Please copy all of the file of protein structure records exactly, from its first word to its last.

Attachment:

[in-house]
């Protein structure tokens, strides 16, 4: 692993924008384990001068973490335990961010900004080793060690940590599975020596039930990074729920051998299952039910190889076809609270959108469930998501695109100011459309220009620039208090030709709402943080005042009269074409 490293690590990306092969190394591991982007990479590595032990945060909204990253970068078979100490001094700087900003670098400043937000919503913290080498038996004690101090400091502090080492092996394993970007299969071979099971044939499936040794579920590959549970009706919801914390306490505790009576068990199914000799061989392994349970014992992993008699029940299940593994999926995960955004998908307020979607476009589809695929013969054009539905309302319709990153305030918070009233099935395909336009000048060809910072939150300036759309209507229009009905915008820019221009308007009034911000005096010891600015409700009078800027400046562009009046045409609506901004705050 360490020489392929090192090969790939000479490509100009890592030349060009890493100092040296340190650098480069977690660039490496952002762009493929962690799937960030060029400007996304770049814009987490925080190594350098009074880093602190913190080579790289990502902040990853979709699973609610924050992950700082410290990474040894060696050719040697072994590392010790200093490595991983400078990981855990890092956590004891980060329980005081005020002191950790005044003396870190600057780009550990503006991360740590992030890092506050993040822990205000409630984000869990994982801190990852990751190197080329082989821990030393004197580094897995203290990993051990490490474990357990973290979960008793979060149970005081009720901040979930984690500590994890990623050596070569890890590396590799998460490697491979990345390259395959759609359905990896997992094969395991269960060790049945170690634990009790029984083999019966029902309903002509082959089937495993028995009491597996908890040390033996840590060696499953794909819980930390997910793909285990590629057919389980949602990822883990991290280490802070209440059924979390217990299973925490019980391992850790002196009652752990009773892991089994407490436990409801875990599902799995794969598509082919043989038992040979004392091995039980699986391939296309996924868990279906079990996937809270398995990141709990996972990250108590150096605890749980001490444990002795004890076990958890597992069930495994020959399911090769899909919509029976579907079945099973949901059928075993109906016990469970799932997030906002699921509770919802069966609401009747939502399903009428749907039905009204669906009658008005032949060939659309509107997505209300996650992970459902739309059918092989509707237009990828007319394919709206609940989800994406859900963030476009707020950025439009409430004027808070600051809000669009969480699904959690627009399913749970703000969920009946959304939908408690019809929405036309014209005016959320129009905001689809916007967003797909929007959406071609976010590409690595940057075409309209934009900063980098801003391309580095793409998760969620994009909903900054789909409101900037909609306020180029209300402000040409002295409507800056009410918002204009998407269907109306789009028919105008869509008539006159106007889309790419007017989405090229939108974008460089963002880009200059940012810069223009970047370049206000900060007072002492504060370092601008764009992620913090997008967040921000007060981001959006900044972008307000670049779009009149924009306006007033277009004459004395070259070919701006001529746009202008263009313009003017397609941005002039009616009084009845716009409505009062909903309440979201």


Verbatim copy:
[in-house]
């Protein structure tokens, strides 16, 4: 692993924008384990001068973490335990961010900004080793060690940590599975020596039930990074729920051998299952039910190889076809609270959108469930998501695109100011459309220009620039208090030709709402943080005042009269074409 490293690590990306092969190394591991982007990479590595032990945060909204990253970068078979100490001094700087900003670098400043937000919503913290080498038996004690101090400091502090080492092996394993970007299969071979099971044939499936040794579920590959549970009706919801914390306490505790009576068990199914000799061989392994349970014992992993008699029940299940593994999926995960955004998908307020979607476009589809695929013969054009539905309302319709990153305030918070009233099935395909336009000048060809910072939150300036759309209507229009009905915008820019221009308007009034911000005096010891600015409700009078800027400046562009009046045409609506901004705050 360490020489392929090192090969790939000479490509100009890592030349060009890493100092040296340190650098480069977690660039490496952002762009493929962690799937960030060029400007996304770049814009987490925080190594350098009074880093602190913190080579790289990502902040990853979709699973609610924050992950700082410290990474040894060696050719040697072994590392010790200093490595991983400078990981855990890092956590004891980060329980005081005020002191950790005044003396870190600057780009550990503006991360740590992030890092506050993040822990205000409630984000869990994982801190990852990751190197080329082989821990030393004197580094897995203290990993051990490490474990357990973290979960008793979060149970005081009720901040979930984690500590994890990623050596070569890890590396590799998460490697491979990345390259395959759609359905990896997992094969395991269960060790049945170690634990009790029984083999019966029902309903002509082959089937495993028995009491597996908890040390033996840590060696499953794909819980930390997910793909285990590629057919389980949602990822883990991290280490802070209440059924979390217990299973925490019980391992850790002196009652752990009773892991089994407490436990409801875990599902799995794969598509082919043989038992040979004392091995039980699986391939296309996924868990279906079990996937809270398995990141709990996972990250108590150096605890749980001490444990002795004890076990958890597992069930495994020959399911090769899909919509029976579907079945099973949901059928075993109906016990469970799932997030906002699921509770919802069966609401009747939502399903009428749907039905009204669906009658008005032949060939659309509107997505209300996650992970459902739309059918092989509707237009990828007319394919709206609940989800994406859900963030476009707020950025439009409430004027808070600051809000669009969480699904959690627009399913749970703000969920009946959304939908408690019809929405036309014209005016959320129009905001689809916007967003797909929007959406071609976010590409690595940057075409309209934009900063980098801003391309580095793409998760969620994009909903900054789909409101900037909609306020180029209300402000040409002295409507800056009410918002204009998407269907109306789009028919105008869509008539006159106007889309790419007017989405090229939108974008460089963002880009200059940012810069223009970047370049206000900060007072002492504060370092601008764009992620913090997008967040921000007060981001959006900044972008307000670049779009009149924009306006007033277009004459004395070259070919701006001529746009202008263009313009003017397609941005002039009616009084009845716009409505009062909903309440979201």